Cloudless sky, I will always remember that. But otherwise, I don’t talk about those first two nights when I couldn’t sleep because I waited for someone, anyone, to tell me there were survivors.
I dreamed I also survived. That I wafted through the flaming air on a piece of scrap metal, maybe the top of someone’s desk, somehow floating more than 80 stories down to the ground. But then I imagine that I remember walking down the flights of stairs and never quite reaching the bottom, going around and down, around and down, hugging the wall. I remember images from the news--the pregnant woman, the waiter, the stockbroker, who all fell and fell and fell until there was no more falling. Eventually, I couldn’t breathe because I imagined the asbestos and bone dust choking me. Or was it the fuel fumes that choked me? Or the constant replay on television of the pancaked buildings that choked me?
I have spent years pretending I am fine. People I know returned to work in the surrounding buildings less than a week later, a month later, two years later, with their desks moved, half turned-toward and half turned-away from windows where below, they watched and didn’t watch and pretended not to watch bulldozers pushing aside steel and glass and charred flesh and bones and dried blood and then, nothing but dirt and bone dust, the bulldozers like some kind of death-clearing Zambonis.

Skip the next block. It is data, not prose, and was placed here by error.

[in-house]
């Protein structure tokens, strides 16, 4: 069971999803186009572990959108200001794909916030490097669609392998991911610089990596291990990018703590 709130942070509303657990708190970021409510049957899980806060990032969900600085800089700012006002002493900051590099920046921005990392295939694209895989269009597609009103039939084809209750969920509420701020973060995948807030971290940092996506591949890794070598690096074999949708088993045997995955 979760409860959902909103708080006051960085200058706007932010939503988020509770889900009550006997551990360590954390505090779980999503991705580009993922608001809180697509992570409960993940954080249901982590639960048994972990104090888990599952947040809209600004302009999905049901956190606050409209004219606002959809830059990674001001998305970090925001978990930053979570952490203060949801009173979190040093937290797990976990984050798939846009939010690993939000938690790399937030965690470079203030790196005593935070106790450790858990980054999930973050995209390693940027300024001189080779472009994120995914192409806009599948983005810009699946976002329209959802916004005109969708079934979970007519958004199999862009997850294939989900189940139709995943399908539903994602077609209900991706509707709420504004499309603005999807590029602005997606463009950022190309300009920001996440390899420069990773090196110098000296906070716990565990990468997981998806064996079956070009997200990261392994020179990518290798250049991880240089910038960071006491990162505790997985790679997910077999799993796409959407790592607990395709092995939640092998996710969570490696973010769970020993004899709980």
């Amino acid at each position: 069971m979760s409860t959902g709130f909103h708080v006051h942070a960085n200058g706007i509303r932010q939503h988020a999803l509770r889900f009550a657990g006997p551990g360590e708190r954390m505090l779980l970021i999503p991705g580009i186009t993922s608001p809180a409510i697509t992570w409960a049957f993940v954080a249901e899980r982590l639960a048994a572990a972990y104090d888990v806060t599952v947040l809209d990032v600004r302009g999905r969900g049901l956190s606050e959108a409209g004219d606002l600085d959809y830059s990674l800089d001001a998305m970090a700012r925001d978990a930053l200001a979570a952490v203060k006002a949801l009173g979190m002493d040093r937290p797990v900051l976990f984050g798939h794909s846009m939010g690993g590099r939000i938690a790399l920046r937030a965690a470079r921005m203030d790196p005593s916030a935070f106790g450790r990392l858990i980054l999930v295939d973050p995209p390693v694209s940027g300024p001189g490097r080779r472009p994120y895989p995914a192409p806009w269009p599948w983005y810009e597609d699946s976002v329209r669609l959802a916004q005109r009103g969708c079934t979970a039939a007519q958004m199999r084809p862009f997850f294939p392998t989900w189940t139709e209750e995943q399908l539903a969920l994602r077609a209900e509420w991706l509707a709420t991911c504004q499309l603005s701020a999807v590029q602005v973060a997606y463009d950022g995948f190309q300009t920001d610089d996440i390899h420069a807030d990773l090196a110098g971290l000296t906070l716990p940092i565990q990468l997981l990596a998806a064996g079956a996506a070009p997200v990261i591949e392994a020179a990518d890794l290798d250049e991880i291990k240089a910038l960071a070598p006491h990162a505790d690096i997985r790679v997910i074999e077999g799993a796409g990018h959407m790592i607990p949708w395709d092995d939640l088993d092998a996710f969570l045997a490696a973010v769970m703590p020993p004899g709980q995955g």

And there, these people I visited for my job who had these offices, once a feature, these corner window views, sat watching, not watching, pretending not to watch the clearing and the construction while pushing paperclips and collecting more paper, pretending everything was fine while a deeper hole was dug and then a new structure was built on top of never-graves, as if they (or I) could ever forget.
Every year, I brace myself for the friend who calls to ask me the question of where I was on September 11 not because she cares, or that she ever listened to my story the first few years, or because she collected paper or paperclips while overlooking or not quite overlooking the never-graves, or because she moved dirt and steel, or breathed bone dust, but because she is waiting to tell me her own story of that day; to regale me with her false normalcy as though the time passed so many years ago and now, it is done. As always, I will give her nothing. I will say nothing, nor will I not tell her that this is not over. That every day, I breathe bone dust and dried blood and pretend I am fine. Everything is fine. Some days, I even forget people are overseas, still fighting a never-war. There are so many distractions. Stolen homes, stolen identities, bodies still burning.
I want to reach the bottom of the stairwell. To walk out clean glass doors into a world that is different. But I understand after all this time and that with each breath my body is still choke-filled with inhaled bone dust and dried blood.
Leap by Brian Doyle (Audio and Text)
Thursday, 9/13/01 by Lucille Clifton
To Waiting by WS Merwin